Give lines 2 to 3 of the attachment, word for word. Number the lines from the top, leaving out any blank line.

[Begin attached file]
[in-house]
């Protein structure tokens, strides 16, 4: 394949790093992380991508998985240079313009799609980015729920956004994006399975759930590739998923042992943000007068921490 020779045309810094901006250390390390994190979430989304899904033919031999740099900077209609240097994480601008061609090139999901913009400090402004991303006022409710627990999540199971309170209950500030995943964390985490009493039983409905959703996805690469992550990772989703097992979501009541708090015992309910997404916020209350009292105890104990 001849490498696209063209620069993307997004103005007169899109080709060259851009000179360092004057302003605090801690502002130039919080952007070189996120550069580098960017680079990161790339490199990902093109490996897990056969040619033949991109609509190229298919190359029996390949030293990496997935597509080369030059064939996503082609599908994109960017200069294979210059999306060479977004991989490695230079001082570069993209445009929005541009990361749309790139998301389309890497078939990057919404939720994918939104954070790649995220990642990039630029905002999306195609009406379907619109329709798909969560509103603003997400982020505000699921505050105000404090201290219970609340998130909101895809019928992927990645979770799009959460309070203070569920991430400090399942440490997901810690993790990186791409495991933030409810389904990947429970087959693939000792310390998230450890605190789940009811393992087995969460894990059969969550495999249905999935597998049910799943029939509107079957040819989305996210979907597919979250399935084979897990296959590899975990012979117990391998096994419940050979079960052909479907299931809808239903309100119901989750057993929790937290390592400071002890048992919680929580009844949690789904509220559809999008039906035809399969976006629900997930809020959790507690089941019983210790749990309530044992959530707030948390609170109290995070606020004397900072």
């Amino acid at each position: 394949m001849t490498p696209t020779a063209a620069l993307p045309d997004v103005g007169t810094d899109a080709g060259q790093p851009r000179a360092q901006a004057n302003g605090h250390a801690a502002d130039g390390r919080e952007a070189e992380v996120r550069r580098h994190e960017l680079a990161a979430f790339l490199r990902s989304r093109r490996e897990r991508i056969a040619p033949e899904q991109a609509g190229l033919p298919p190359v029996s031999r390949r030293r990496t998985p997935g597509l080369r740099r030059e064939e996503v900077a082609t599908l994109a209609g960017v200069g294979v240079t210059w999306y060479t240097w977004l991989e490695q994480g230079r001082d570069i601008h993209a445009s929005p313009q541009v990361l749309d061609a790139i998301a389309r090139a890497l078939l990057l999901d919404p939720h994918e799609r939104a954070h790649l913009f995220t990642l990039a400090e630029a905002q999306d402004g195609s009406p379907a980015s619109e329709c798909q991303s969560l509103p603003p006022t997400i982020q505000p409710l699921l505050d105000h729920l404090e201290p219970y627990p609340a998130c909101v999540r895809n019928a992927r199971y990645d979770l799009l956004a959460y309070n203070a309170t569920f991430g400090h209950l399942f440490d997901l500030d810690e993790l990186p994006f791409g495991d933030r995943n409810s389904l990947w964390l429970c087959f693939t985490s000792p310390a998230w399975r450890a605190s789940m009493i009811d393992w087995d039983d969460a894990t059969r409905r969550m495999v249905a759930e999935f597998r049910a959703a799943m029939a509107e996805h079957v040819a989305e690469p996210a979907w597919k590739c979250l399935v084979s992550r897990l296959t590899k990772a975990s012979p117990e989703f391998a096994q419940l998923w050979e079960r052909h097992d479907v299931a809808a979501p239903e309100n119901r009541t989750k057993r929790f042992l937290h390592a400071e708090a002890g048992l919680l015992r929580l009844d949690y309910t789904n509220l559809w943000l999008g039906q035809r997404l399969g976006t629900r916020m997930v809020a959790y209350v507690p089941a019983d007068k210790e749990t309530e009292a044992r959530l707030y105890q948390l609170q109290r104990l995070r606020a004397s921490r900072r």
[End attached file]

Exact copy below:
């Protein structure tokens, strides 16, 4: 394949790093992380991508998985240079313009799609980015729920956004994006399975759930590739998923042992943000007068921490 020779045309810094901006250390390390994190979430989304899904033919031999740099900077209609240097994480601008061609090139999901913009400090402004991303006022409710627990999540199971309170209950500030995943964390985490009493039983409905959703996805690469992550990772989703097992979501009541708090015992309910997404916020209350009292105890104990 001849490498696209063209620069993307997004103005007169899109080709060259851009000179360092004057302003605090801690502002130039919080952007070189996120550069580098960017680079990161790339490199990902093109490996897990056969040619033949991109609509190229298919190359029996390949030293990496997935597509080369030059064939996503082609599908994109960017200069294979210059999306060479977004991989490695230079001082570069993209445009929005541009990361749309790139998301389309890497078939990057919404939720994918939104954070790649995220990642990039630029905002999306195609009406379907619109329709798909969560509103603003997400982020505000699921505050105000404090201290219970609340998130909101895809019928992927990645979770799009959460309070203070569920991430400090399942440490997901810690993790990186791409495991933030409810389904990947429970087959693939000792310390998230450890605190789940009811393992087995969460894990059969969550495999249905999935597998049910799943029939509107079957040819989305996210979907597919979250399935084979897990296959590899975990012979117990391998096994419940050979079960052909479907299931809808239903309100119901989750057993929790937290390592400071002890048992919680929580009844949690789904509220559809999008039906035809399969976006629900997930809020959790507690089941019983210790749990309530044992959530707030948390609170109290995070606020004397900072």
């Amino acid at each position: 394949m001849t490498p696209t020779a063209a620069l993307p045309d997004v103005g007169t810094d899109a080709g060259q790093p851009r000179a360092q901006a004057n302003g605090h250390a801690a502002d130039g390390r919080e952007a070189e992380v996120r550069r580098h994190e960017l680079a990161a979430f790339l490199r990902s989304r093109r490996e897990r991508i056969a040619p033949e899904q991109a609509g190229l033919p298919p190359v029996s031999r390949r030293r990496t998985p997935g597509l080369r740099r030059e064939e996503v900077a082609t599908l994109a209609g960017v200069g294979v240079t210059w999306y060479t240097w977004l991989e490695q994480g230079r001082d570069i601008h993209a445009s929005p313009q541009v990361l749309d061609a790139i998301a389309r090139a890497l078939l990057l999901d919404p939720h994918e799609r939104a954070h790649l913009f995220t990642l990039a400090e630029a905002q999306d402004g195609s009406p379907a980015s619109e329709c798909q991303s969560l509103p603003p006022t997400i982020q505000p409710l699921l505050d105000h729920l404090e201290p219970y627990p609340a998130c909101v999540r895809n019928a992927r199971y990645d979770l799009l956004a959460y309070n203070a309170t569920f991430g400090h209950l399942f440490d997901l500030d810690e993790l990186p994006f791409g495991d933030r995943n409810s389904l990947w964390l429970c087959f693939t985490s000792p310390a998230w399975r450890a605190s789940m009493i009811d393992w087995d039983d969460a894990t059969r409905r969550m495999v249905a759930e999935f597998r049910a959703a799943m029939a509107e996805h079957v040819a989305e690469p996210a979907w597919k590739c979250l399935v084979s992550r897990l296959t590899k990772a975990s012979p117990e989703f391998a096994q419940l998923w050979e079960r052909h097992d479907v299931a809808a979501p239903e309100n119901r009541t989750k057993r929790f042992l937290h390592a400071e708090a002890g048992l919680l015992r929580l009844d949690y309910t789904n509220l559809w943000l999008g039906q035809r997404l399969g976006t629900r916020m997930v809020a959790y209350v507690p089941a019983d007068k210790e749990t309530e009292a044992r959530l707030y105890q948390l609170q109290r104990l995070r606020a004397s921490r900072r």